WASHINGTON (AP) — In his first visit to Washington, Britain's Prince William on Monday sharply denounced the rapid growth of illegal wildlife trading worldwide and announced a task force to examine the transportation industry's role in facilitating such crimes.
The Duke of Cambridge described wildlife trafficking as "one of the most insidious forms of corruption and criminality" where networks of gangs profit from the illegal killing or capture of animals.
"Together, they loot our planet to feed mankind's ignorant craving for exotic pets, trinkets, cures and ornaments derived from the world's vanishing and irreplaceable species," William said at an anti-corruption conference at the World Bank.
Citing statistics from Interpol, the international police organization, William said recent seizures of illegal wildlife products were the largest the agency has seen. In 2011, the 17 biggest seizures by customs agents resulted in 27,000 kilograms of ivory, equivalent to the tusks of some 3,000 elephants.
William said his interest in the issue stems from his father's and grandfather's longtime passion for wildlife conservation. The prince is president of "United for Wildlife," a coalition of seven global conservation groups that will organize the new task force.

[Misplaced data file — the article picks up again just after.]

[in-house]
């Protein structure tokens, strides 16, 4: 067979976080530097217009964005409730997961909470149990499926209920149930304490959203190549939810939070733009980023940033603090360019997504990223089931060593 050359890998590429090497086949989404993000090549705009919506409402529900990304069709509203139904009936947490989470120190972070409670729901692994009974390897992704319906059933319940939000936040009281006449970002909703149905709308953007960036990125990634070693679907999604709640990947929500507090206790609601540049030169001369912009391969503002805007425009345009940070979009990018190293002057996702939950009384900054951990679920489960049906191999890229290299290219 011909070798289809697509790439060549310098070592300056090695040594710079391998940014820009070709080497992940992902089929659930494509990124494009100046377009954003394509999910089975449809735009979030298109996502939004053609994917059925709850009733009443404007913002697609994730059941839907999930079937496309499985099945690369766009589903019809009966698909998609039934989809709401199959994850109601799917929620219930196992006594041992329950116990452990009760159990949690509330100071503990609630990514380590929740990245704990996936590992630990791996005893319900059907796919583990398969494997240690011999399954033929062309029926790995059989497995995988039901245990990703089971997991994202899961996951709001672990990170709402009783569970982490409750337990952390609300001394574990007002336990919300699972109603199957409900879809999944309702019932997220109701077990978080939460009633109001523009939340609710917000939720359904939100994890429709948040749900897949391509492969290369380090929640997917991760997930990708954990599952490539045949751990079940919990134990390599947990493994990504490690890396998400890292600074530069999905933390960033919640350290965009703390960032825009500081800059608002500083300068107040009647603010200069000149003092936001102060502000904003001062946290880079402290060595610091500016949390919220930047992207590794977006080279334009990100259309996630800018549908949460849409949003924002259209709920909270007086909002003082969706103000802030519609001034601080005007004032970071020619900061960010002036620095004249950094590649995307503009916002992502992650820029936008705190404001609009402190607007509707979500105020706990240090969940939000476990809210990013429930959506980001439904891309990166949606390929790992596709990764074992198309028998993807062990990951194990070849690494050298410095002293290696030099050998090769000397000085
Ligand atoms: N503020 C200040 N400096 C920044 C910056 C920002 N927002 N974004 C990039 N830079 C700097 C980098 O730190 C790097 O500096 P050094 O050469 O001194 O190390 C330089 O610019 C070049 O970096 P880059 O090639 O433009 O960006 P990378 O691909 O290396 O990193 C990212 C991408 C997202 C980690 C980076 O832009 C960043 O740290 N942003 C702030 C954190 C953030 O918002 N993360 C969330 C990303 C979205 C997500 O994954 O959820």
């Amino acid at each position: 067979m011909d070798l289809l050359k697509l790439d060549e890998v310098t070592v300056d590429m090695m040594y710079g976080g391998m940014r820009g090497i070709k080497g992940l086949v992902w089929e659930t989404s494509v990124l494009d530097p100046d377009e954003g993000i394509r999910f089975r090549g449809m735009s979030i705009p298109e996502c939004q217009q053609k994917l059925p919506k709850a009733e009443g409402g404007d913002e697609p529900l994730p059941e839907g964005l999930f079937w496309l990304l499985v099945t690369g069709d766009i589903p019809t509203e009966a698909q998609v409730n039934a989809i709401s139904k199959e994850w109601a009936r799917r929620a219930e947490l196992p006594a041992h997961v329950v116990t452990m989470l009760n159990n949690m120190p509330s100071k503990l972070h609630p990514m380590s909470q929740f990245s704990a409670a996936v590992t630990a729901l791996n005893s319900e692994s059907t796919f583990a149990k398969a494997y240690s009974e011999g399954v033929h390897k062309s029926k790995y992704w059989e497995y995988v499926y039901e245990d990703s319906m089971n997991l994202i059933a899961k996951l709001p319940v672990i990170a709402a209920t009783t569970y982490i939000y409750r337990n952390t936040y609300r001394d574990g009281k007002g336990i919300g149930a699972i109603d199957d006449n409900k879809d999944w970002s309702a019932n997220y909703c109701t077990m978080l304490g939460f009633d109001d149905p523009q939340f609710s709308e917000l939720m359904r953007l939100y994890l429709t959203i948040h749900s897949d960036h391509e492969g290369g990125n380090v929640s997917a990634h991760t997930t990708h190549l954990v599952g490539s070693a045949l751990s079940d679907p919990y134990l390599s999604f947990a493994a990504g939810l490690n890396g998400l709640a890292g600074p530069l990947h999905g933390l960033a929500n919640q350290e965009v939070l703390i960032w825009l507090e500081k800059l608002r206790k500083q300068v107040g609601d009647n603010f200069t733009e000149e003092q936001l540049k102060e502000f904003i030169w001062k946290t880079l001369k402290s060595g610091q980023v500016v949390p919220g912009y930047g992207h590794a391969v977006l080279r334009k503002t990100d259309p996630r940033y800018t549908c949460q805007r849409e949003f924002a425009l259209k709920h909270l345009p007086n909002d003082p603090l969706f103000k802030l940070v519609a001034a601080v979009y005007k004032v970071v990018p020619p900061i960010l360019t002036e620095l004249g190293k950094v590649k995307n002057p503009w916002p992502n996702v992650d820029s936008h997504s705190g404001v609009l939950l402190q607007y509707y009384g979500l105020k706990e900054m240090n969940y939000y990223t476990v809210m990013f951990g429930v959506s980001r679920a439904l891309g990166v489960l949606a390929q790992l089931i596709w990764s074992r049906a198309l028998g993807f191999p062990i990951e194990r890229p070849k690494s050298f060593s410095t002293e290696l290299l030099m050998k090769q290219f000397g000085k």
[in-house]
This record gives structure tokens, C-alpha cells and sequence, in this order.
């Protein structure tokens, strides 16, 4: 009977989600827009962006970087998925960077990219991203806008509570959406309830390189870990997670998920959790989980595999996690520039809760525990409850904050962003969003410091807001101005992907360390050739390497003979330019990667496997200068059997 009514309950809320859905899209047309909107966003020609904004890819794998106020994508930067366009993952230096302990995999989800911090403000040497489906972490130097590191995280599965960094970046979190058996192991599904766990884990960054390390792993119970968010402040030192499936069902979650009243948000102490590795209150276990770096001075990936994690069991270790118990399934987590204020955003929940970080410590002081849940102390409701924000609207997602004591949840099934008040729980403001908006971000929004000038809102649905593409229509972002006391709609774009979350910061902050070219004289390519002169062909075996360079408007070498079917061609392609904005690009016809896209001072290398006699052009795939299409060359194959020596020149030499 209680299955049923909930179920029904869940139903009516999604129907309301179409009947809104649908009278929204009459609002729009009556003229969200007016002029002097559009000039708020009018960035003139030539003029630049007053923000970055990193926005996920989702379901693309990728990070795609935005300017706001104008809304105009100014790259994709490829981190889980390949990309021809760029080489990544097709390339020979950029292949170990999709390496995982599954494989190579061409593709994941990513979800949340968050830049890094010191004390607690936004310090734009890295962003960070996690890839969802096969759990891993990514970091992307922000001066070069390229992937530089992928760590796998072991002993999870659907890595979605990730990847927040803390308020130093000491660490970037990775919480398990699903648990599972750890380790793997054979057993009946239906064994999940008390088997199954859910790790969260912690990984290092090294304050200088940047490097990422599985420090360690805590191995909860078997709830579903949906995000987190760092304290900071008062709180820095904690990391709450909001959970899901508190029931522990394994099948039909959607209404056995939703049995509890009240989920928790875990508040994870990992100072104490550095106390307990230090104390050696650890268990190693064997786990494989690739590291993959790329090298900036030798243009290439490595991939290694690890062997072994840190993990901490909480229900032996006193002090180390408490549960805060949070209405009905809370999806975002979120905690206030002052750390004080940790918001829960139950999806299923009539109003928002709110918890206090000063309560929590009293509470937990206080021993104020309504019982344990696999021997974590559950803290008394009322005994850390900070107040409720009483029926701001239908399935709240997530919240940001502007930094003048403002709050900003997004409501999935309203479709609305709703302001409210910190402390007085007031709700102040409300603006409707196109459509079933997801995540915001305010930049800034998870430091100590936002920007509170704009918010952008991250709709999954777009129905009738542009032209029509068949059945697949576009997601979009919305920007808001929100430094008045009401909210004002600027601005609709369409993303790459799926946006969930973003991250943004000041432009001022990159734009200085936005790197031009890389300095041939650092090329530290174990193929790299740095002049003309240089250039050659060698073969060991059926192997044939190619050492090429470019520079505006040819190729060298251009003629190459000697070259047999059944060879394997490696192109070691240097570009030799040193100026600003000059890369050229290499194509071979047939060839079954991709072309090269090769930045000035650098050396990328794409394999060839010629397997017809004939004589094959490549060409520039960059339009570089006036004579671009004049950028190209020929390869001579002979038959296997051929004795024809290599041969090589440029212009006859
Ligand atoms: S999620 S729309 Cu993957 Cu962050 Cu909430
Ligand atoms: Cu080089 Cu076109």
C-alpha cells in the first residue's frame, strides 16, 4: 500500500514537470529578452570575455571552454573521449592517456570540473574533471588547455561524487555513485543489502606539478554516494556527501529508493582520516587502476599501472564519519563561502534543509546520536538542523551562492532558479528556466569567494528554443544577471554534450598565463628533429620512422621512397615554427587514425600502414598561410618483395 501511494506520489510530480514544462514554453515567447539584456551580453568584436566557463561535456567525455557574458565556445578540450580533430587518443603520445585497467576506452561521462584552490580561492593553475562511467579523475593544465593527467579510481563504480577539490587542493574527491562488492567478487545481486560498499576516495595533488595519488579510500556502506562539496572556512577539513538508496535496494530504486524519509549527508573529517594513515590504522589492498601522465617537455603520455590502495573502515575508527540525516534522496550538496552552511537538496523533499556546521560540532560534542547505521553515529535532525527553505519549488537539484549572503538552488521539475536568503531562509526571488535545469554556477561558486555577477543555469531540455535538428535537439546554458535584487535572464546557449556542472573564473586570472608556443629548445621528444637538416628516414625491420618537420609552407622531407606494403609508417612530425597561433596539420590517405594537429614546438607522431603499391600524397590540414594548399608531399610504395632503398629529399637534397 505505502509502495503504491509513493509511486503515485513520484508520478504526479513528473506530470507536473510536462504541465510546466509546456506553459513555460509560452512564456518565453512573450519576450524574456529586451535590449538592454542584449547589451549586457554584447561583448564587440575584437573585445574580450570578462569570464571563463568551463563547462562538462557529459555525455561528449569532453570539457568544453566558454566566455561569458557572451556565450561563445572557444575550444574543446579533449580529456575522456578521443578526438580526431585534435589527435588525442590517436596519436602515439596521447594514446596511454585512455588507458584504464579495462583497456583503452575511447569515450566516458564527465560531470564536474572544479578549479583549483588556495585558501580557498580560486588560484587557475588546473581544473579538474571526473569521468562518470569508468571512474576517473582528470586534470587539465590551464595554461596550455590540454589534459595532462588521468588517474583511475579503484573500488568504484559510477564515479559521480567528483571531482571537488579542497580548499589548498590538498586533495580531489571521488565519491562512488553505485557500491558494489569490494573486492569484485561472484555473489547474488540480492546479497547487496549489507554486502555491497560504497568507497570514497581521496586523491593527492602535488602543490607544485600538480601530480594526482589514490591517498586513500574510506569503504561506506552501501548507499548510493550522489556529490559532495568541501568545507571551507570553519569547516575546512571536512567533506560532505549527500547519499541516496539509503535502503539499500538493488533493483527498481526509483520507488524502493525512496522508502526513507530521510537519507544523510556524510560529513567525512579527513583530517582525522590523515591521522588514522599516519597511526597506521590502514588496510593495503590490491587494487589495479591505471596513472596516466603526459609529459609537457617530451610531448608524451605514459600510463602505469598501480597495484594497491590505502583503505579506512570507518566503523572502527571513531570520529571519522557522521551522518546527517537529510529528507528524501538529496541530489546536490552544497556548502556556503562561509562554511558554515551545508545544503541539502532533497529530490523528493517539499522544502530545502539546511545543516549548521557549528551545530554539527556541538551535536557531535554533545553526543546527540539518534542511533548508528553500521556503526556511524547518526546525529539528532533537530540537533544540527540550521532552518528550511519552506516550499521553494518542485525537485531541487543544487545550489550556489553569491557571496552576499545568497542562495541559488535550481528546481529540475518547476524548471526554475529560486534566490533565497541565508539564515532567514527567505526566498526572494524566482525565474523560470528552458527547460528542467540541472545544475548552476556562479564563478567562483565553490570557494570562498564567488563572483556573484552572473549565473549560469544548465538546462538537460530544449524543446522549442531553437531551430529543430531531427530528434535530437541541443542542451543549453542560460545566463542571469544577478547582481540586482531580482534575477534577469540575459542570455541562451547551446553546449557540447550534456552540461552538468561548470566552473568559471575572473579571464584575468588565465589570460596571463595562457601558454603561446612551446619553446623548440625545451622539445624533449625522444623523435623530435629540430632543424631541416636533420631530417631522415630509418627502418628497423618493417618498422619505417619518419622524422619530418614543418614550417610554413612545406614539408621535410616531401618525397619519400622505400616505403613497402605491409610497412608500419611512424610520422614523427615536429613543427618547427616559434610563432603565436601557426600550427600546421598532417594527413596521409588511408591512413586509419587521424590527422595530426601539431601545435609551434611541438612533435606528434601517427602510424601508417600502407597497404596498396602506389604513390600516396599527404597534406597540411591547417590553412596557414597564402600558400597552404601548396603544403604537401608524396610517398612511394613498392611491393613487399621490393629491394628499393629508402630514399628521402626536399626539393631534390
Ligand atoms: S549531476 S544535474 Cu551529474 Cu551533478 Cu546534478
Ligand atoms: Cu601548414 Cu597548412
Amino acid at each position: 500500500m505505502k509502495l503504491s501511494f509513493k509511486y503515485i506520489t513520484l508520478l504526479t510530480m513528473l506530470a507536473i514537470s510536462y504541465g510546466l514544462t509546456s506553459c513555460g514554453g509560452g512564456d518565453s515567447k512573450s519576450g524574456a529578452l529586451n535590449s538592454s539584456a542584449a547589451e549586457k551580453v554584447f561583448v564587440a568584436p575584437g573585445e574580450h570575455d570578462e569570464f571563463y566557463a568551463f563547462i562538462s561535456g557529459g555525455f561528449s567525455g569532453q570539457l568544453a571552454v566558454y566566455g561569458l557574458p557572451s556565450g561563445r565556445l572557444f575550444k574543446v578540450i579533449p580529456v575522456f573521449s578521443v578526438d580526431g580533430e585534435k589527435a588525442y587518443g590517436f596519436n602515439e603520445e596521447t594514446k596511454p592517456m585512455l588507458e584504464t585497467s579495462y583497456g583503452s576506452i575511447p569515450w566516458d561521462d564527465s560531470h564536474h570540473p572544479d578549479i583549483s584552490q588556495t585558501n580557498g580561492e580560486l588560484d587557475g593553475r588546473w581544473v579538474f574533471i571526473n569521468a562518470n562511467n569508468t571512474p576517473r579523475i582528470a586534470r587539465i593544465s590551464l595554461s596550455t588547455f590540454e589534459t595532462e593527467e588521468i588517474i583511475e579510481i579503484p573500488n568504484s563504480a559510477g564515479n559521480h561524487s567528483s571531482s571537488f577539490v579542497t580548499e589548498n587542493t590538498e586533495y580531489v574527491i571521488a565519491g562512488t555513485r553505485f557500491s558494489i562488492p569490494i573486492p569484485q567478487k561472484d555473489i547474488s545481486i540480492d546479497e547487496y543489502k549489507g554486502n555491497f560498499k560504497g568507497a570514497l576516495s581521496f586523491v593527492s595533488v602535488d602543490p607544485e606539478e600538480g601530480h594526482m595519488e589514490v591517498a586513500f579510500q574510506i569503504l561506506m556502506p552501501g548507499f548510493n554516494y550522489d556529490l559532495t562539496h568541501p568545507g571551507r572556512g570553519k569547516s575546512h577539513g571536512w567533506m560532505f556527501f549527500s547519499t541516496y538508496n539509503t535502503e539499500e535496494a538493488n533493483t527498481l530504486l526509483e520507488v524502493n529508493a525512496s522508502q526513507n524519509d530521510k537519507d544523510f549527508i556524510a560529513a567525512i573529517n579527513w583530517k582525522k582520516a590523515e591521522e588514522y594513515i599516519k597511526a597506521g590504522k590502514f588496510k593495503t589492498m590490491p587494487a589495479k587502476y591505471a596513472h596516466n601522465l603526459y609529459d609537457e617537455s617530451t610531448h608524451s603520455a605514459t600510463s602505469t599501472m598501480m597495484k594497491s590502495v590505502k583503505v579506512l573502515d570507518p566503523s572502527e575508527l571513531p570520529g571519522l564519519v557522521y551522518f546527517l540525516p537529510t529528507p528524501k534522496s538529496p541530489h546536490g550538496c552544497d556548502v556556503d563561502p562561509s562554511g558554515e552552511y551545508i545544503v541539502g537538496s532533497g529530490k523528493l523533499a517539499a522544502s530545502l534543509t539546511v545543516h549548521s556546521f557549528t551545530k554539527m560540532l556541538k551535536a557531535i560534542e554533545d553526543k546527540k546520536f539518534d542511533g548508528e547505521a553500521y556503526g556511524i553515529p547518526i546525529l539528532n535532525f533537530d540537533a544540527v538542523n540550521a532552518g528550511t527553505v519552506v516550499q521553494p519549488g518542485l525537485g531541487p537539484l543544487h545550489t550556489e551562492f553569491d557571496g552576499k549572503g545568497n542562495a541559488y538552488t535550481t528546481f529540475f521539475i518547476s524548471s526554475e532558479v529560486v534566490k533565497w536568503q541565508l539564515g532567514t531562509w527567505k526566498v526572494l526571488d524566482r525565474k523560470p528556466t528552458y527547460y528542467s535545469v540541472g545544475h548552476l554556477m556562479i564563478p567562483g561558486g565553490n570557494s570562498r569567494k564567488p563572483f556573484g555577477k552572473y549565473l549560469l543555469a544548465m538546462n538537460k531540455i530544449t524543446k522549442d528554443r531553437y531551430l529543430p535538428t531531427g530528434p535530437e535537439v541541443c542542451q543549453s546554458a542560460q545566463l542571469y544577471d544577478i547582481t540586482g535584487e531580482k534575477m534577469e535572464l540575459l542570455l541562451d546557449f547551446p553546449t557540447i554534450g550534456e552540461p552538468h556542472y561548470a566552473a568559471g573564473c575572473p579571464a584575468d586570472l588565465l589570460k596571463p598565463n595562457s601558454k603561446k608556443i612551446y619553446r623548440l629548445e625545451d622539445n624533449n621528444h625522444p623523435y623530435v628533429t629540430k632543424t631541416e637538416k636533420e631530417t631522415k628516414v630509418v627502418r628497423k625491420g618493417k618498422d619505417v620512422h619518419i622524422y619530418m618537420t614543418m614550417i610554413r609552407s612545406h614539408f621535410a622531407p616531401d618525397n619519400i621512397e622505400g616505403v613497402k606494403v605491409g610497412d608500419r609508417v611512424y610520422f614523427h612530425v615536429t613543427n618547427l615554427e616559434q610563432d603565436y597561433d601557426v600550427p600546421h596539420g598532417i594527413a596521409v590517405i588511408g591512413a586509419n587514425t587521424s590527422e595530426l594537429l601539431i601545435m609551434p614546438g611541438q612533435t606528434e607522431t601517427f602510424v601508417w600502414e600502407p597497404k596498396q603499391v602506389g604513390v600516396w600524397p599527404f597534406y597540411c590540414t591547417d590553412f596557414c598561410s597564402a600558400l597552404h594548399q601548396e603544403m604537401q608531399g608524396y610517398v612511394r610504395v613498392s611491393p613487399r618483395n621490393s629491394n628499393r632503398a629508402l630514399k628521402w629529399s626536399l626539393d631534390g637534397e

The task force, which will include representatives from the transportation industry, will gather data on illegal wildlife trade routes and commission research. It will also call on companies to adopt a "zero-tolerance" policy on such trading and develop industry recommendations within a year.
Former British foreign secretary William Hague will lead the task force.
"Our collective goal must be to reduce the wildlife trade by making it harder: denying traffickers access to transportation, putting up barriers to their illegal activities and holding people accountable for their actions," William said.
The Duke of Cambridge spoke for about 15 minutes at the World Bank after meeting with President Barack Obama at the White House.
Despite near-freezing temperatures, a crowd of about 60 people gathered outside World Bank headquarters in downtown Washington to catch of glimpse of the prince's arrival. He was greeted by World Bank President Jim Kim, who escorted William inside where hundreds of employees met the prince with cheers and camera flashes.
After his speech, William attended a private lunch with Hague, officials from the World Bank, the Royal Foundation, USAID and various conservation groups before heading back to New York.